Representing my country is an honour – I do that for the Royal Navy and for Team GB. Whether or not I am capable of doing that in Tokyo 2020, I don’t know. But I will find out today, tomorrow, the next day . . . for more than the next 1000 days.
Mammoth mattresses are known for their health benefits, particularly for people recovering from injury or looking to make performance gains. How important do you consider rest time and recovery for both the body and mind?
Nutrition, hydration, rest and sleep. This is ALL YOU NEED to recover. The better you recover, the harder you can train and the better you will perform. I am rehabbing from my first major injury at the moment – two hip operations. Recovery is the most important thing in my life.
I put a lot of time into understanding what it takes to fuel my body and mind in the right way. I work with nutritionists, sport scientists and the best group of coaches available to get the right results.
Increasingly, we rely on technology and the very best tools to track progress. I now use sleep-monitoring devices to gauge my progress and see where I can make improvements – and it was this, in part, that led me to exploring the benefits of a new mattress some months ago.
You are currently recovering from major surgery. Could you tell us a bit more about the problems you had and the operation you underwent?
My problems have been chronic for a very long time. My hips weren’t flexing up to my chest properly which led to my lumbar spine having to step in to compensate. Rowing on a flexing lumbar spine is not good for those discs down there! It was sore and inefficient to say the very least and an operation was necessary.
My federal heads on both sides were resized and shaped by a top surgeon. The liberal tears were repaired with my own stem cells and the soft tissue was put back in place. It was a big operation and the recovery has been amazing. I am so lucky – I have had the best medical care and post op recovery team in the world. Surgeons, doctors, physiotherapists, physiologists, nutritionists, psychologists, strength and conditioning coaches, rowing coaches, clinical specialists… and bed experts. My recovery has been astonishing.
How is your recovery coming along? What has been the hardest thing about the rehab process?
The only hard thing about recovery is letting go of what might have been. The rowing team are going to the World Championships without me this year for the first time since 2005. God speed to them. The moment you let go, you can focus all of your positive attitude on what counts at the time.
How many hours of sleep do you aim for a night? How do you feel when you don’t get a full night’s sleep – are you good at handling fatigue?
I aim for 8 hours with 1 hour during the day between 12:30 and 13:30. A total of nine hours is great and I can cope with the enormous training load of weights, rowing, rowing machine work and cross training. If I can get 10 hours then I can do anything. If this drops to 7 or 6 for any reason, it has a knock-on effect.
With occasional sleep loss, I am fine. I can get no sleep for a night and still be at 100% the next day. But if I suffer from sustained sleep loss, things go wrong and I need to catch up. A few days in a row of 6 hours and I rapidly fall down. That is a mental and physical disaster.
As you have travelled to a lot to competitions in your sport, what do you consider to be a must-have to ensure a good night’s sleep away from home, and do you have an optimum environment to sleep in – e.g. warm and cosy, cool and clean?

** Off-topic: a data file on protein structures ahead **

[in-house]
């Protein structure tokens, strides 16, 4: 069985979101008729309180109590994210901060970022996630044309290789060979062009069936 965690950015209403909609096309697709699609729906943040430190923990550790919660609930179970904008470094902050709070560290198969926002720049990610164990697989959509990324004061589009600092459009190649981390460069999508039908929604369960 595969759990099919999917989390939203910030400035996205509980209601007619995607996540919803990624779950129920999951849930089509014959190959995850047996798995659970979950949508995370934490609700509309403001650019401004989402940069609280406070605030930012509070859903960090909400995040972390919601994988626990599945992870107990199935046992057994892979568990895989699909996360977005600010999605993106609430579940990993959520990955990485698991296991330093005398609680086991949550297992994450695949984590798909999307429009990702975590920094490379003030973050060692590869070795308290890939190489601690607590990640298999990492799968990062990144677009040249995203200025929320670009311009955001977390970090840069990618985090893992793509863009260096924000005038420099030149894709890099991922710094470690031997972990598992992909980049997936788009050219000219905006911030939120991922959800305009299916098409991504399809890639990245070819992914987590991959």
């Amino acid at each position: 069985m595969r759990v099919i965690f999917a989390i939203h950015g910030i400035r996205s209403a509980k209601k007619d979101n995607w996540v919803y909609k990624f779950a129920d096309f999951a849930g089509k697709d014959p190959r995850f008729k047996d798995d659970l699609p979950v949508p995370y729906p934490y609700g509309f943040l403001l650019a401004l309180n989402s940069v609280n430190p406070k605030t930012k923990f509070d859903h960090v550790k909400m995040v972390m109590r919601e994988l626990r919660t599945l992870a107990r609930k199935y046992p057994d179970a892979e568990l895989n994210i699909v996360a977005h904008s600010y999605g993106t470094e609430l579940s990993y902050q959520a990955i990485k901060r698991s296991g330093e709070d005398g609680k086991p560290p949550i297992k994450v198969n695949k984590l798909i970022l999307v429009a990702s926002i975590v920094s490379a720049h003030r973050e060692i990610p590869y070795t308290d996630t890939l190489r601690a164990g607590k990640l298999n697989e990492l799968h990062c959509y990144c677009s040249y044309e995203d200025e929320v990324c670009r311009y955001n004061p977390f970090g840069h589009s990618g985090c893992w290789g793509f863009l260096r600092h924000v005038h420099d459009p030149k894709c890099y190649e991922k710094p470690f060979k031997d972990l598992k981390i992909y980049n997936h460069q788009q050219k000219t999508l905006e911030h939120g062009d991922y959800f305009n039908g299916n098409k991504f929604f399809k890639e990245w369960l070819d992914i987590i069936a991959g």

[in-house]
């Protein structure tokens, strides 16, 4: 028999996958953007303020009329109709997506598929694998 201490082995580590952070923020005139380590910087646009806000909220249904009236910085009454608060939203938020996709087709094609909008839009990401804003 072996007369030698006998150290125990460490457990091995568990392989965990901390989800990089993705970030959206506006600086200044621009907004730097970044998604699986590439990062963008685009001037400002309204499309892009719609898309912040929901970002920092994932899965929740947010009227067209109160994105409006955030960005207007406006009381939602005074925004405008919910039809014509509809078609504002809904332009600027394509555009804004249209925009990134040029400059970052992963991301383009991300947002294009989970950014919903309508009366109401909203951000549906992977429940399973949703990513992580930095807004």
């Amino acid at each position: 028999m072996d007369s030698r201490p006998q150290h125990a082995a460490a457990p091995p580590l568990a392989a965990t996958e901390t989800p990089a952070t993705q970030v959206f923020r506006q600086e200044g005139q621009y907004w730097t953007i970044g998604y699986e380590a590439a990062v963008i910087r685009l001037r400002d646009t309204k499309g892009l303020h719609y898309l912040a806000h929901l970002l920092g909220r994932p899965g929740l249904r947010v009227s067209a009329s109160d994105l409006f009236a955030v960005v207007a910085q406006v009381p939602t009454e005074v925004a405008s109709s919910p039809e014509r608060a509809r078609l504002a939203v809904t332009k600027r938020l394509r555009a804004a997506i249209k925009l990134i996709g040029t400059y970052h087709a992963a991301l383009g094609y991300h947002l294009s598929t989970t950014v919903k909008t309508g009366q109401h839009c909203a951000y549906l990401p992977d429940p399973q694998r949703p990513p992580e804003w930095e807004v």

I must have it clean and fresh. I don’t have the luxury of taking my Mammoth Mammoth with me to every hotel so the bed needs to be cool, big enough and hygienic. Health is crucial. I can’t afford to get ill. If I have a cold, I can’t train and I must isolate myself from the other rowers. That is why the place you spend most time needs to be spotless.
How did you find out about Mammoth mattresses and what attracted you to the brand in the first place?
I first found out about Mammoth from a relationship that they have with the British Athlete’s Commission. One of my team-mates came in swearing by them. I’m not very good at asking for help, but I got in touch with them to see if they could help me with this next enormous chapter and I have never been so happy that they replied favourably.
Can you tell us which mattress model you own and what you think of your Mammoth?
I went for the Mammoth Mammoth. A very deep mattress that doesn’t discriminate between the light or heavy. It supports me however I settle and keeps me fresh and cool all night. I have never slept so well or woken feeling so fresh and ready. I wake up to my alarm at 5:30am and I am alert, active, mobile and ready to get up. I sleep better than ever and don’t have the little morning niggles and twinges.
Another benefit of the depth is swinging my legs down in the morning to a standing position – even the little things are glorious. This has been a game changer for my training and I hope it signals great things for the future.
If you could have a (purely platonic) late night chat with anyone, dead or alive, who’d be worth losing sleep over – and why?
My girlfriend’s parents watched the London Olympics together at home. They watched the British Coxless Four win gold in 2012 and it was a very happy time for them. She very sadly lost her father that autumn, before I met her. I know he was a wonderful man, but I would give anything to sit with him. All night wouldn’t be long enough. I have never been so grateful to have been on TV because knowing that he saw me before he passed is a comfort to us all.